Zenith/LG and RCA/Thompson were both showing ATSC set-top boxes. The Zenith set-top box combines the fifth-generation demodulator and other circuitry (except the tuner) on one IC, reducing manufacturing costs. While the set-top box is not available now, DVD recorders with fifth-generation chipsets are now available. Both Zenith and RCA were showing set-top boxes hooked up to early color TV sets with rotary-dial tuners, assuring customers that come February 2009, they won't have to throw out their old TV. RCA said their set-top box would initially cost $200 but expected the price to drop to $50.

Although LG announced a sixth-generation ATSC chipset before CES, they weren't talking about it in their booth. Thomson implied the new RCA USB tuner, that I described earlier in my RF Report on CES, would work better than the Pinnacle HD Stick Pro fifth-generation tuner, but couldn't say what chipset was being used. I hope to receive a unit to test and will report on the performance after I've had a chance to try it in a few different cities. Unlike the tuners I reviewed in the last column, the RCA USB tuner will include closed captioning. It is also supposed to work with processor speeds down to 1.5 GHz. It includes an antenna with a 6 dB preamplifier, which should improve performance.

Micronas introduced a line of ATSC demodulators last year and showed a smaller, better and cheaper design this year, but so far, except for one PCI tuner, I'm not aware of them being used in any products available now. The Auvitek AU852x series of chips with a sixth-generation demodulator design incorporating Auvitek's patent-pending FADE (fully adaptive demodulation and equalization) technology looks interesting.

I've often said portable and perhaps mobile reception of broadcast DTV is important for the future of over-the-air TV. With home TV sets hooked to cable or DBS, broadcasters have to compete with a hundred or more programs, and an increasing number are becoming available in HD. For wireless reception, broadcasters, with 19.39 Mbps of bandwidth per channel, are in a stronger position. Will these sixth-generation designs be sufficient to allow reliable portable and mobile operation? Perhaps additional training data, like SRS in the proposed A-VSB standard, will help.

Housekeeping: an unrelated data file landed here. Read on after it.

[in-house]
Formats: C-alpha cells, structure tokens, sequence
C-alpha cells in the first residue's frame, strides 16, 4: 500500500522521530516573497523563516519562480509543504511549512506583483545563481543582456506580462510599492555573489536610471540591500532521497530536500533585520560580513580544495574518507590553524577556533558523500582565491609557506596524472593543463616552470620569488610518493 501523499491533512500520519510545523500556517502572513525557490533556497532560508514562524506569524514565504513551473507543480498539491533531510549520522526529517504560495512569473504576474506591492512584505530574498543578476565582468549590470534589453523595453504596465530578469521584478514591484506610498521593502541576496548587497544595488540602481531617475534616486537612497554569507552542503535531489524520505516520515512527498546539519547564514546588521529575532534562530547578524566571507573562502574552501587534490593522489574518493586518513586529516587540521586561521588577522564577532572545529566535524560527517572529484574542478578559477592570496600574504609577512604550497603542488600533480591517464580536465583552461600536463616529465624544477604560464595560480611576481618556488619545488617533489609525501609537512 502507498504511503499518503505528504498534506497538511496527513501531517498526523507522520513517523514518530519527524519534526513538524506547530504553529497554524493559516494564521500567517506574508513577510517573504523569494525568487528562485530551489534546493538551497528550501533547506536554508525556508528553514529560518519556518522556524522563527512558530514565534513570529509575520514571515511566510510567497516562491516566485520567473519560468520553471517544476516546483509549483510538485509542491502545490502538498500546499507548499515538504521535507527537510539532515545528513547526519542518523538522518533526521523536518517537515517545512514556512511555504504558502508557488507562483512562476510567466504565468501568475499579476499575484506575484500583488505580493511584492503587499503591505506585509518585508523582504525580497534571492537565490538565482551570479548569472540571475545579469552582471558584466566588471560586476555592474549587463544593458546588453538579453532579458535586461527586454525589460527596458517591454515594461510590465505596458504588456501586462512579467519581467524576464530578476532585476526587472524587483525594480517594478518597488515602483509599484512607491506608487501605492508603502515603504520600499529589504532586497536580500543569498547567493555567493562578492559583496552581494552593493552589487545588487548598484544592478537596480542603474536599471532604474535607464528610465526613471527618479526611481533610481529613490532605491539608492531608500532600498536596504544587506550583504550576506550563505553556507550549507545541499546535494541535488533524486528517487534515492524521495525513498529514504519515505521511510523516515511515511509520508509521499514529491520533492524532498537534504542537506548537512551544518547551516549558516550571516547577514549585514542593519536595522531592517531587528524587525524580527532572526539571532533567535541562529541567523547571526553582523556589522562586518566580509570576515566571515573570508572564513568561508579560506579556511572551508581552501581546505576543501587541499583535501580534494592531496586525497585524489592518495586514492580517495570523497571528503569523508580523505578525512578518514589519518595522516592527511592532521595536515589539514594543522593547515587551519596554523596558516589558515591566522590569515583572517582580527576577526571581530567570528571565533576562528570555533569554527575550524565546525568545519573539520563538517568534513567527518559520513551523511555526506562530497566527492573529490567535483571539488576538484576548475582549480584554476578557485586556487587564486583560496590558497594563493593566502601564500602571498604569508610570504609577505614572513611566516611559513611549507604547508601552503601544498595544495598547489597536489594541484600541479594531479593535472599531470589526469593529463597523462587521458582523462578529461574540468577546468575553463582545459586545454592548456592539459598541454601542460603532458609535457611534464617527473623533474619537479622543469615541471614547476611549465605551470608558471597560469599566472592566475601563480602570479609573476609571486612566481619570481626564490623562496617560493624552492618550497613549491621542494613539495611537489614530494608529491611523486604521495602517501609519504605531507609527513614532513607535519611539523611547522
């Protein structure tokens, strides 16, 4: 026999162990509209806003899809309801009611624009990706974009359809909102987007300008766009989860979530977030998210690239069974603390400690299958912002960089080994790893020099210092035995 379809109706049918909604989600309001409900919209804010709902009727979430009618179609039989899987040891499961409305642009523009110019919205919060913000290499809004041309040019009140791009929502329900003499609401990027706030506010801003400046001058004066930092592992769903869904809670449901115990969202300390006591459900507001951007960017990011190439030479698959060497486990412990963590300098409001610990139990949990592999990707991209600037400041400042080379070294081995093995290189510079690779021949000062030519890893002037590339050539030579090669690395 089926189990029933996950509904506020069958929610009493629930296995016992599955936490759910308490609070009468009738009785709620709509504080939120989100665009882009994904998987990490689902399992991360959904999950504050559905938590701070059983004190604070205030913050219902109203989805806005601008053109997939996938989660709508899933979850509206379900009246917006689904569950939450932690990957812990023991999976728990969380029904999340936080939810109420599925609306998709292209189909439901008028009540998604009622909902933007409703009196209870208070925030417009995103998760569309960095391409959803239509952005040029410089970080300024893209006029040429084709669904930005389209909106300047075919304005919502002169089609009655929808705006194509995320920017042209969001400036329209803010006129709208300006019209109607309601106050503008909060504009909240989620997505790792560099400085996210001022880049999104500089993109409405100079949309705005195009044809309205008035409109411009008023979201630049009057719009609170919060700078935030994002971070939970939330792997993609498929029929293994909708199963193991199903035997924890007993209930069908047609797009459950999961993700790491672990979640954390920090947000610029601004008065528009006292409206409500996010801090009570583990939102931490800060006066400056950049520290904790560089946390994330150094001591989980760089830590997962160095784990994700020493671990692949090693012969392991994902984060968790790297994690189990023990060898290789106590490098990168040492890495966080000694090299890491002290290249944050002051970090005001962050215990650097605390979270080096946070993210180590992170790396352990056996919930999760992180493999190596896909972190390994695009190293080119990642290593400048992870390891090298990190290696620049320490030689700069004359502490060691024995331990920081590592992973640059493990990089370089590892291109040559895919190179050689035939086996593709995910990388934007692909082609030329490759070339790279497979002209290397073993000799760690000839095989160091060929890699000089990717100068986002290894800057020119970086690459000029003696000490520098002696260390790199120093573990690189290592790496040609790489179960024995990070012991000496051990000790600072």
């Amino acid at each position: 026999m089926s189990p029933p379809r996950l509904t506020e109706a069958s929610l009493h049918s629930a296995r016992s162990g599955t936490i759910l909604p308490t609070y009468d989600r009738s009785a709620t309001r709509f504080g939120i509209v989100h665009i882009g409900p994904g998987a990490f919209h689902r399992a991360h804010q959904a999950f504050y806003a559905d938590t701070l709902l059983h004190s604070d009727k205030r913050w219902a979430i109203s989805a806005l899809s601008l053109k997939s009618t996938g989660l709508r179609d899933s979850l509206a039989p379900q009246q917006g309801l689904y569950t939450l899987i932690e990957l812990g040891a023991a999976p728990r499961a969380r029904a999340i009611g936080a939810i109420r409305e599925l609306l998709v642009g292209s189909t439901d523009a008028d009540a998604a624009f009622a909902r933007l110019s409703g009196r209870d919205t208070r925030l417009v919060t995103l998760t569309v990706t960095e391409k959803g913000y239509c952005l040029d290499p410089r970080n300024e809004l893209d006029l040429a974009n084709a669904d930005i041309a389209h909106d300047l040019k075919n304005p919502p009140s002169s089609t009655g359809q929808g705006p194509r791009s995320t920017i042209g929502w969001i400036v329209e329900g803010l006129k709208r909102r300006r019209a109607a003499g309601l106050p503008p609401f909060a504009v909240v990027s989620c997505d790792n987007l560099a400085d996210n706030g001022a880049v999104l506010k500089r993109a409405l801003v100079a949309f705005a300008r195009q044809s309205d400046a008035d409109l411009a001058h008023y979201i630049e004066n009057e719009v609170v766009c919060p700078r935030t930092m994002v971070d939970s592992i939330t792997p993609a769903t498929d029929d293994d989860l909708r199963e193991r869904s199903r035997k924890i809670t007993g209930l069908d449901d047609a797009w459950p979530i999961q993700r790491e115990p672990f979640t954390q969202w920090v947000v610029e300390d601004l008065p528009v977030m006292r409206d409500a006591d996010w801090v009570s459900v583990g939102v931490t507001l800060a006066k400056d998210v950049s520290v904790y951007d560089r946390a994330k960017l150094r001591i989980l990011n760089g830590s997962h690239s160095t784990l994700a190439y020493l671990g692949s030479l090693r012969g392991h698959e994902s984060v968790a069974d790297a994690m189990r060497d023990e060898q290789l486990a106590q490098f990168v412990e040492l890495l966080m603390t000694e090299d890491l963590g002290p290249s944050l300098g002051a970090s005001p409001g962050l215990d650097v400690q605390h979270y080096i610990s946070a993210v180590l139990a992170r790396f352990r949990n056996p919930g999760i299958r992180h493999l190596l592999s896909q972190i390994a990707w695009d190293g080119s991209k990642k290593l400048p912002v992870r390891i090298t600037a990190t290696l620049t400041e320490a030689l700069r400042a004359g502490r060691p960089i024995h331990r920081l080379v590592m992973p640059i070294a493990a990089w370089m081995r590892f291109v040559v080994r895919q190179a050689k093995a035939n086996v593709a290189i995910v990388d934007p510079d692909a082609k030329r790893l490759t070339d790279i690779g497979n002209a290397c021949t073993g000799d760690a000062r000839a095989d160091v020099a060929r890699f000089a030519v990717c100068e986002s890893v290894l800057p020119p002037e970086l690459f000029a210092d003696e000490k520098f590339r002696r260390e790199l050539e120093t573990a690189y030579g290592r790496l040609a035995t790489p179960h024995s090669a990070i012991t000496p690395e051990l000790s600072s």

At CES, Samsung transmitted an A-VSB signal over KVWB on Channel 22. Fig. 3 shows a screen capture of TSReader Pro displaying PSIP and stream information. Note that due to the mapping of the SRS (supplemental reference signal) and turbo stream at the packet level, the data rates in Fig. 3 will not reflect the A-VSB overhead. I had a chance to play with one of the handheld receiver prototypes while riding around Las Vegas in Samsung's demo bus. Fig. 4 shows the receiver and the image it was receiving inside the bus, in motion, with both antennas collapsed.

The robustness of the signal was amazing—I had to hold it near the floor of the bus, antennas collapsed, to freeze reception for a few seconds.

Is A-VSB the solution? Perhaps, but the SRS and quarter-rate coding on the 750 Kbps MPEG-4 stream in the demonstration consumed a significant part of KVWB's DTV bandwidth. The SRS can use as much as 2.89 Mbps. After subtracting the bandwidth required for one robust channel (3.3 Mbps) and SRS, a bit more than 13 Mbps remains for other programming. While this may be enough for HDTV, it doesn't allow much room for other multicast channels.

Additional testing is being done on A-VSB. New demodulator chips may allow adequate performance with less bandwidth devoted to SRS. Perhaps less robust encoding can be used on the turbo stream. We should know once the testing is completed.

Overall, I was encouraged by what I saw at CES this year. Over-the-air ATSC reception was available in more devices. ATSC development seemed robust, not only with breakthrough technology like Samsung's A-VSB but from manufacturers committed to improving ATSC reception, and OEMs like SUMC offering interesting products like their portable TV design. It will be interesting to see how much of this new technology makes it into consumer products at CES2008.

As always, comments and questions are welcome. E-mail me at dlung@transmitter.com.